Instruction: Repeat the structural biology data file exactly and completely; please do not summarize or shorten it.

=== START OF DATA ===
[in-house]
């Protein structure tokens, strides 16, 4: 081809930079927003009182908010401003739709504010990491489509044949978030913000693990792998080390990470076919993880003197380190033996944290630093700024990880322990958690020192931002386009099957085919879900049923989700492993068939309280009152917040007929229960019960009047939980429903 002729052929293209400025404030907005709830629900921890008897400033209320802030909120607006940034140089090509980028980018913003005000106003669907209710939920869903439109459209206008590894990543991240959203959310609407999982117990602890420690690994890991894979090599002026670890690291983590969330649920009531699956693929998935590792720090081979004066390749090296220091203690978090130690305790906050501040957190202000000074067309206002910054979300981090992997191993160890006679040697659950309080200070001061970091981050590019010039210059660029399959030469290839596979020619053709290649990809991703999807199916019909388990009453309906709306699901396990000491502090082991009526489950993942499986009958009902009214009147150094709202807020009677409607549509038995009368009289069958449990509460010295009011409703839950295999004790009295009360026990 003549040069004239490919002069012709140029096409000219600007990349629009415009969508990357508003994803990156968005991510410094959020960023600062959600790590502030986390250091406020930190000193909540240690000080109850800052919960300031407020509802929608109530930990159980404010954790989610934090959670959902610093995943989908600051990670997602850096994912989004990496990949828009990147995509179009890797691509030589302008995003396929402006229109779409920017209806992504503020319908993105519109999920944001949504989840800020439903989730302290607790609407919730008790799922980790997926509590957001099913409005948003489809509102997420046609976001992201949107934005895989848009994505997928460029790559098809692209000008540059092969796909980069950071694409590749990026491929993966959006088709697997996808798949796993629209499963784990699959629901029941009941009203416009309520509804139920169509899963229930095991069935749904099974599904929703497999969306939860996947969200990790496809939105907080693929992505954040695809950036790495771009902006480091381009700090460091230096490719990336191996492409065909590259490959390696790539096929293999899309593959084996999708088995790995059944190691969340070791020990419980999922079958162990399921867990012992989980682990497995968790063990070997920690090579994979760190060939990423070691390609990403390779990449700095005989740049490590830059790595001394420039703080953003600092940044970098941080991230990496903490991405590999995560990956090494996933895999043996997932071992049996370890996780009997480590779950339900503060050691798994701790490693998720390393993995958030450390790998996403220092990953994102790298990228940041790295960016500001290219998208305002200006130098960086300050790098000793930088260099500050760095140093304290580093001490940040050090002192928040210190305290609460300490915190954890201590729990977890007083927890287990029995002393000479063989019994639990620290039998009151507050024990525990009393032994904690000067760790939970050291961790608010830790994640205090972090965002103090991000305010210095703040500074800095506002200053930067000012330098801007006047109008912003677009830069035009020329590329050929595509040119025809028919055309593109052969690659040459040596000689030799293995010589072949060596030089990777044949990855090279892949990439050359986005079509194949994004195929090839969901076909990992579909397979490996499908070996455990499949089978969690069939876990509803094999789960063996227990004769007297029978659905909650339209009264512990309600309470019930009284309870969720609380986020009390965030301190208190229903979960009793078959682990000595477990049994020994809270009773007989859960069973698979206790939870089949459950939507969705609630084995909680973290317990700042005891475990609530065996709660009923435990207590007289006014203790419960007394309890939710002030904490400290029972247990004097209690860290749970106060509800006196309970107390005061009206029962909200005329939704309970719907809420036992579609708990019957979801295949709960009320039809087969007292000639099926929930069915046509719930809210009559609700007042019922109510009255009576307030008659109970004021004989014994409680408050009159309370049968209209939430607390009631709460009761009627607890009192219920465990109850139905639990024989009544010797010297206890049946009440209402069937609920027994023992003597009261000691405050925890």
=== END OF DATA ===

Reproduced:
[in-house]
């Protein structure tokens, strides 16, 4: 081809930079927003009182908010401003739709504010990491489509044949978030913000693990792998080390990470076919993880003197380190033996944290630093700024990880322990958690020192931002386009099957085919879900049923989700492993068939309280009152917040007929229960019960009047939980429903 002729052929293209400025404030907005709830629900921890008897400033209320802030909120607006940034140089090509980028980018913003005000106003669907209710939920869903439109459209206008590894990543991240959203959310609407999982117990602890420690690994890991894979090599002026670890690291983590969330649920009531699956693929998935590792720090081979004066390749090296220091203690978090130690305790906050501040957190202000000074067309206002910054979300981090992997191993160890006679040697659950309080200070001061970091981050590019010039210059660029399959030469290839596979020619053709290649990809991703999807199916019909388990009453309906709306699901396990000491502090082991009526489950993942499986009958009902009214009147150094709202807020009677409607549509038995009368009289069958449990509460010295009011409703839950295999004790009295009360026990 003549040069004239490919002069012709140029096409000219600007990349629009415009969508990357508003994803990156968005991510410094959020960023600062959600790590502030986390250091406020930190000193909540240690000080109850800052919960300031407020509802929608109530930990159980404010954790989610934090959670959902610093995943989908600051990670997602850096994912989004990496990949828009990147995509179009890797691509030589302008995003396929402006229109779409920017209806992504503020319908993105519109999920944001949504989840800020439903989730302290607790609407919730008790799922980790997926509590957001099913409005948003489809509102997420046609976001992201949107934005895989848009994505997928460029790559098809692209000008540059092969796909980069950071694409590749990026491929993966959006088709697997996808798949796993629209499963784990699959629901029941009941009203416009309520509804139920169509899963229930095991069935749904099974599904929703497999969306939860996947969200990790496809939105907080693929992505954040695809950036790495771009902006480091381009700090460091230096490719990336191996492409065909590259490959390696790539096929293999899309593959084996999708088995790995059944190691969340070791020990419980999922079958162990399921867990012992989980682990497995968790063990070997920690090579994979760190060939990423070691390609990403390779990449700095005989740049490590830059790595001394420039703080953003600092940044970098941080991230990496903490991405590999995560990956090494996933895999043996997932071992049996370890996780009997480590779950339900503060050691798994701790490693998720390393993995958030450390790998996403220092990953994102790298990228940041790295960016500001290219998208305002200006130098960086300050790098000793930088260099500050760095140093304290580093001490940040050090002192928040210190305290609460300490915190954890201590729990977890007083927890287990029995002393000479063989019994639990620290039998009151507050024990525990009393032994904690000067760790939970050291961790608010830790994640205090972090965002103090991000305010210095703040500074800095506002200053930067000012330098801007006047109008912003677009830069035009020329590329050929595509040119025809028919055309593109052969690659040459040596000689030799293995010589072949060596030089990777044949990855090279892949990439050359986005079509194949994004195929090839969901076909990992579909397979490996499908070996455990499949089978969690069939876990509803094999789960063996227990004769007297029978659905909650339209009264512990309600309470019930009284309870969720609380986020009390965030301190208190229903979960009793078959682990000595477990049994020994809270009773007989859960069973698979206790939870089949459950939507969705609630084995909680973290317990700042005891475990609530065996709660009923435990207590007289006014203790419960007394309890939710002030904490400290029972247990004097209690860290749970106060509800006196309970107390005061009206029962909200005329939704309970719907809420036992579609708990019957979801295949709960009320039809087969007292000639099926929930069915046509719930809210009559609700007042019922109510009255009576307030008659109970004021004989014994409680408050009159309370049968209209939430607390009631709460009761009627607890009192219920465990109850139905639990024989009544010797010297206890049946009440209402069937609920027994023992003597009261000691405050925890």